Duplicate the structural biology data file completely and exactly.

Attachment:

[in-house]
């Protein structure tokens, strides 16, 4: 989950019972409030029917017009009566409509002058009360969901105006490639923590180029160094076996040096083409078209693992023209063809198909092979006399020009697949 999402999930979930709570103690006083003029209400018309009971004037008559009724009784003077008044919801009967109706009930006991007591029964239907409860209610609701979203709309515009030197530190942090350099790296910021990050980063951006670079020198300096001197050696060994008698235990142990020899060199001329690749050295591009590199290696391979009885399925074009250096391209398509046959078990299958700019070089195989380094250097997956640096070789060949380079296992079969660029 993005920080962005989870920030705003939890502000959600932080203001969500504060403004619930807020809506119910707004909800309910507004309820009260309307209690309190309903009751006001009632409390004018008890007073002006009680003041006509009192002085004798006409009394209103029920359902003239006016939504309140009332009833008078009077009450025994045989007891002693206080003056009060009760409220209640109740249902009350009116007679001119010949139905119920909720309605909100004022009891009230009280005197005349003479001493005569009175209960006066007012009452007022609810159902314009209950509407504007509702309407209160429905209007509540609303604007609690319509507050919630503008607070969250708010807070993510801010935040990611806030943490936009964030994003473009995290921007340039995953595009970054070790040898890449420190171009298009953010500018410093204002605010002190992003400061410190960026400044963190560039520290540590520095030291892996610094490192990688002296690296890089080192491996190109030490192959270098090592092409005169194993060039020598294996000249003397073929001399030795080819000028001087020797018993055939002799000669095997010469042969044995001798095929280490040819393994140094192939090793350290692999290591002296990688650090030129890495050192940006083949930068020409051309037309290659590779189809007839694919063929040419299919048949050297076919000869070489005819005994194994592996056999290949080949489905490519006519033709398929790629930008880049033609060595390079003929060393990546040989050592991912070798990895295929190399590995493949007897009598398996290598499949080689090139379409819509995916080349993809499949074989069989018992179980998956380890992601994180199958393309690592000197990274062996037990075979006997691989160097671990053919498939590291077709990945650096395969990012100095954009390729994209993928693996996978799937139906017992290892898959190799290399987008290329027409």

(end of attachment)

[in-house]
């Protein structure tokens, strides 16, 4: 989950019972409030029917017009009566409509002058009360969901105006490639923590180029160094076996040096083409078209693992023209063809198909092979006399020009697949 999402999930979930709570103690006083003029209400018309009971004037008559009724009784003077008044919801009967109706009930006991007591029964239907409860209610609701979203709309515009030197530190942090350099790296910021990050980063951006670079020198300096001197050696060994008698235990142990020899060199001329690749050295591009590199290696391979009885399925074009250096391209398509046959078990299958700019070089195989380094250097997956640096070789060949380079296992079969660029 993005920080962005989870920030705003939890502000959600932080203001969500504060403004619930807020809506119910707004909800309910507004309820009260309307209690309190309903009751006001009632409390004018008890007073002006009680003041006509009192002085004798006409009394209103029920359902003239006016939504309140009332009833008078009077009450025994045989007891002693206080003056009060009760409220209640109740249902009350009116007679001119010949139905119920909720309605909100004022009891009230009280005197005349003479001493005569009175209960006066007012009452007022609810159902314009209950509407504007509702309407209160429905209007509540609303604007609690319509507050919630503008607070969250708010807070993510801010935040990611806030943490936009964030994003473009995290921007340039995953595009970054070790040898890449420190171009298009953010500018410093204002605010002190992003400061410190960026400044963190560039520290540590520095030291892996610094490192990688002296690296890089080192491996190109030490192959270098090592092409005169194993060039020598294996000249003397073929001399030795080819000028001087020797018993055939002799000669095997010469042969044995001798095929280490040819393994140094192939090793350290692999290591002296990688650090030129890495050192940006083949930068020409051309037309290659590779189809007839694919063929040419299919048949050297076919000869070489005819005994194994592996056999290949080949489905490519006519033709398929790629930008880049033609060595390079003929060393990546040989050592991912070798990895295929190399590995493949007897009598398996290598499949080689090139379409819509995916080349993809499949074989069989018992179980998956380890992601994180199958393309690592000197990274062996037990075979006997691989160097671990053919498939590291077709990945650096395969990012100095954009390729994209993928693996996978799937139906017992290892898959190799290399987008290329027409």